An NPR member station
Play Live Radio
Next Up:
Available On Air Stations
Regional News

Spokane City Council Adopts Principles For Operating Criminal Justice System

Screenshot from City Cable 5

The Spokane City Council has adopted principles it says the city will consider as it operates its part of the county’s criminal justice system.

The resolution includes language adopted by a local task force that has evaluated Spokane’s criminal justice system.

Council President Breean Beggs says the measure calls on that system to ensure equity for people of all ethnic groups and identities.

“I think it’s a great day for Spokane to continue to lead the way on reforming our criminal justice in a way that saves money, reduces crime, increases equity and reclaims lives," Beggs said.

The resolution calls on the county to treat people who interface with the justice system in a humane way. It calls on local officials to invest more in programs that help people with their substance abuse and behavioral health problems.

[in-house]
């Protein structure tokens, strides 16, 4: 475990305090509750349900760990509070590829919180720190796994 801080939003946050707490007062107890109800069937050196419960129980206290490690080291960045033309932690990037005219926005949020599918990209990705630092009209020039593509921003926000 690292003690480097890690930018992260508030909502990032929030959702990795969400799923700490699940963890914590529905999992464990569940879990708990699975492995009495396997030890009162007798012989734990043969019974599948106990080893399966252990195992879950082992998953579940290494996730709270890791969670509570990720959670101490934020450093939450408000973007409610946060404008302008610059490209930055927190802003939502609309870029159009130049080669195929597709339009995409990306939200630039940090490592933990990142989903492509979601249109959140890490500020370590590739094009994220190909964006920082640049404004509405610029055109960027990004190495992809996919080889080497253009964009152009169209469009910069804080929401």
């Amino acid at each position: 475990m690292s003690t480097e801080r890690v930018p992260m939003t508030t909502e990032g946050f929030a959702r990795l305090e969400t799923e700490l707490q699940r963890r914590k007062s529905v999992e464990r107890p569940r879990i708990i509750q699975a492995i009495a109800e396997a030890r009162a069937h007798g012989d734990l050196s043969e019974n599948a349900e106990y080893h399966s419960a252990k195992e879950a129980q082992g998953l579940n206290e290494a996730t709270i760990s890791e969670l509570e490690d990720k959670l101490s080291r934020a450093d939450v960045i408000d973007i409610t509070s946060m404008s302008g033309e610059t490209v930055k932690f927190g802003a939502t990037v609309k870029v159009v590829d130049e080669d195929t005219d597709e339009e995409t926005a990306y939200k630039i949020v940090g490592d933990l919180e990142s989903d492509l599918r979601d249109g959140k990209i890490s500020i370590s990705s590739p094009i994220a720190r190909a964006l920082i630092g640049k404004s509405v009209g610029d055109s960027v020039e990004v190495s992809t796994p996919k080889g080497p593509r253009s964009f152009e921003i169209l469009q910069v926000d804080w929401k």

The vote was six-to-one with Councilman Michael Cathcart voting against. Cathcart said he supports the goals of making the justice system more equitable, but he believes the resolution takes away valuable tools used by judges. Those tools attempt to keep defendants waiting for trials from committing crimes.

“I really think that those have to be a consideration for a judge in terms of whether or not to set bail at a higher level or to release on their own recognizance. I do think bail reform is important but we have to have a broader discussion," Cathcart said.

Earlier this month, Council President Beggs and Mayor Nadine Woodward announced they’ve identified two dozen principles on which they’ll focus the ongoing police reform discussion.